The Idaho Legislature is considering a bill that would make it illegal to implement the Affordable Care Act in Idaho, the so-called “nullification” approach. The idea is that states can dismiss any federal law that they don’t like. And Idaho (and several other states) really don’t like health care reform. However, most constitutional scholars dismiss the theory — even Idaho’s attorney general said states cannot pick and choose which federal laws to follow.
Nullification is an issue because it generates lots of bluster. It allows legislatures to complain loudly — all the while ignoring their real power over federal health care. You see: Legislatures could trump the federal government over Medicaid. But that would mean making real voters, constituents, about as angry as can be.
Medicaid is a partnership between the United States and the state governments. It is a voluntary program. A state could pull out and not participate, passing on the federal matching dollars that pay for most of the program.
The story of Medicaid as told in the media is largely about pregnant women, the poor, and disabled. Every time a state tries to save money by reducing services (right now they are not supposed to restrict eligibility) then that narrative is unleashed. This opening sentence from Bloomberg captures is a great example: “The Idaho Department of Health and Welfare is poised to make more than $8 million in cuts to Medicaid programs and services for low-income adults with severe mental illness and children with autism and other developmental disabilities.”
If Medicaid were primarily a program for the poor and disabled, states probably would give it up. But that narrative misses the complexity. Much of Medicaid pays for long-term care of the elderly. Medicaid represents 40 percent of all nursing home spending, according to the Kaiser Commission on Medicaid and the Uninsured. And what’s more: Even during this time of economic hardship, states have been expanding this line of spending.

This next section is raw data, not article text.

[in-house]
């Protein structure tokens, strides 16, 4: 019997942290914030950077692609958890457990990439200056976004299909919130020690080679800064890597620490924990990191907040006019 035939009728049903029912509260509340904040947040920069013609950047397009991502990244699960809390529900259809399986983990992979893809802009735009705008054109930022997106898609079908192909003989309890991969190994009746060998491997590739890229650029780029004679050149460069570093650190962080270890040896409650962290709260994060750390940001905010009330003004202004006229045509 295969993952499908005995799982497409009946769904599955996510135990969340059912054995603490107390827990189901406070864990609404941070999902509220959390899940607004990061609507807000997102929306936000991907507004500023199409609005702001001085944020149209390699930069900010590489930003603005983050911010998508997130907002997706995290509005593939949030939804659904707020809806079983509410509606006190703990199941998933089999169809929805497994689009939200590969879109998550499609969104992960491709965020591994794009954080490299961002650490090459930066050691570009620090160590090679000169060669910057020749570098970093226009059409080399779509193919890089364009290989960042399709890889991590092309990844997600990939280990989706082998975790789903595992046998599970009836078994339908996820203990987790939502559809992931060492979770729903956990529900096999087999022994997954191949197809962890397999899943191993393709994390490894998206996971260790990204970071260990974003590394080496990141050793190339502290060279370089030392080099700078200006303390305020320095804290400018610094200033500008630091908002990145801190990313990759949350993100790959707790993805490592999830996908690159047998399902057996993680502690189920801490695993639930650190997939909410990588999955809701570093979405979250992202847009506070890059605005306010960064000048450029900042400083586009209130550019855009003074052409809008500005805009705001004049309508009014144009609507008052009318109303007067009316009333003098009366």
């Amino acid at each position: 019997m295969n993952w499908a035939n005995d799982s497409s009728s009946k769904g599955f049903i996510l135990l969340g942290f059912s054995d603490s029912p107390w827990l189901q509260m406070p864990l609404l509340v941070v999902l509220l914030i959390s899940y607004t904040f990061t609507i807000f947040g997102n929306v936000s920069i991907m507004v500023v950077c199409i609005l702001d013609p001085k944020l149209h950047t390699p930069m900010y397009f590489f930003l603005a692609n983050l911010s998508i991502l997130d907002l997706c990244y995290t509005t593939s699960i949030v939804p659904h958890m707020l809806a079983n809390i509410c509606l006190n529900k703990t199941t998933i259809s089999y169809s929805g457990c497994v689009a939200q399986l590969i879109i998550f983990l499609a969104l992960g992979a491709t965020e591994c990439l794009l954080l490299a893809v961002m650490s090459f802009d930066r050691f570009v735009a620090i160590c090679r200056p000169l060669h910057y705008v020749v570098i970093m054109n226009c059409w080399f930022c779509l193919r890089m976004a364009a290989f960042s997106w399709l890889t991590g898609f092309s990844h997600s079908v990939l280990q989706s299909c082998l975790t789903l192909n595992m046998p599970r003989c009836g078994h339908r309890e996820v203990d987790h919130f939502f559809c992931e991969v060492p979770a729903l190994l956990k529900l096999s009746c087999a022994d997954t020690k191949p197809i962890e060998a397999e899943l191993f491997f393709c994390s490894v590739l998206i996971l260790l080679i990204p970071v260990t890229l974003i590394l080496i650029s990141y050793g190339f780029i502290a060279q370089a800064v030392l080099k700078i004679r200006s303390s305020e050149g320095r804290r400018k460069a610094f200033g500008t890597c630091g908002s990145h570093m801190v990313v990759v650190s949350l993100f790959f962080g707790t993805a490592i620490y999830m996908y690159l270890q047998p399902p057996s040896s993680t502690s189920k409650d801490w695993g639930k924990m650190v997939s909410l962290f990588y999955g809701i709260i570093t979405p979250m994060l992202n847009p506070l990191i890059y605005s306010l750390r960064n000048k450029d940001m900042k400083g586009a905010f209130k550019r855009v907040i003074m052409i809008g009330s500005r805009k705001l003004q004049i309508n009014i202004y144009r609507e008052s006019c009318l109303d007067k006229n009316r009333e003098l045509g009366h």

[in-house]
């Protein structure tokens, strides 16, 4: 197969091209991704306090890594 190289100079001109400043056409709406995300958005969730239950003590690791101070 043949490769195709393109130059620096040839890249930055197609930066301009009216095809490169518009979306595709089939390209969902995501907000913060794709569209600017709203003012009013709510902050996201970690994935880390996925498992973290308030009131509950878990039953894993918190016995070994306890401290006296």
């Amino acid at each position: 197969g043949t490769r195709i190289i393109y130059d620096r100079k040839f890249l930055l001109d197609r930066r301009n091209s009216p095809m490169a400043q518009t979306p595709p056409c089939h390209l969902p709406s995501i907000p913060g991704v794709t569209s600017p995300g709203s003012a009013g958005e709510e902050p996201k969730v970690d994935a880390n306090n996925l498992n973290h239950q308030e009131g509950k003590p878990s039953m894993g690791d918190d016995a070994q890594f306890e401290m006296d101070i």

That’s why some legislators would rather push for nullification. They are mad at how much Medicaid costs state budgets, resulting in a shortage of at least $125 billion in 44 states and the District of Columbia. Last week Secretary of Health and Human Services Secretary Kathleen Sebelius wrote a letter to governors that said her agency will help “identify cost drivers in the Medicaid program and provide you with new tools and resources to achieve both short-term savings and longer-term sustainability while providing high-quality care to the citizens of your states.”
One of those drivers — and potential savings for states — ought to be the Indian health system. First, remember that Medicaid (and a Children’s Health Insurance Program) is an entitlement, and not an appropriation. That means the money is there for any eligible person. This is money that can expand services for every patient in the Indian health system. Second, and critical for states, the federal government gives a 100 percent match for clients in the Indian health system. It ought to be in states’ interest to enroll as many American Indians and Alaska Natives and spend as much as possible on reimbursable care.
But states have an illogical role in this system. Even the states that embrace this role have to navigate an extraordinarily complicated maze of rules and regulations. What happens, for example, when a young person moves from a reservation community to Haskell Indian Nations University or another school? A study by Spokane’s Kauffman and Associates found that to be a logistical “nightmare.”
The young people should have remained eligible but were rejected because they were not considered a resident of the state where the school was located. There are many, many more complications in the intricate dance between Medicaid, state governments, tribes, and the Indian health system.
One of the most promising ideas in the Affordable Care Act is a feasibility study to treat Navajo as a 51st state. It seems to me this is an experiment that could be expanded, treating Indian Country as a 51st state with direct funding from Washington. It would save money because the reimbursement rate would not change— yet it would streamline all of the separate sets of Medicaid rules written by state governments. And in this climate of state budget shortages, perhaps, states would be willing, no eager, to send this role back to the federal government.
Call this a new spin on nullification.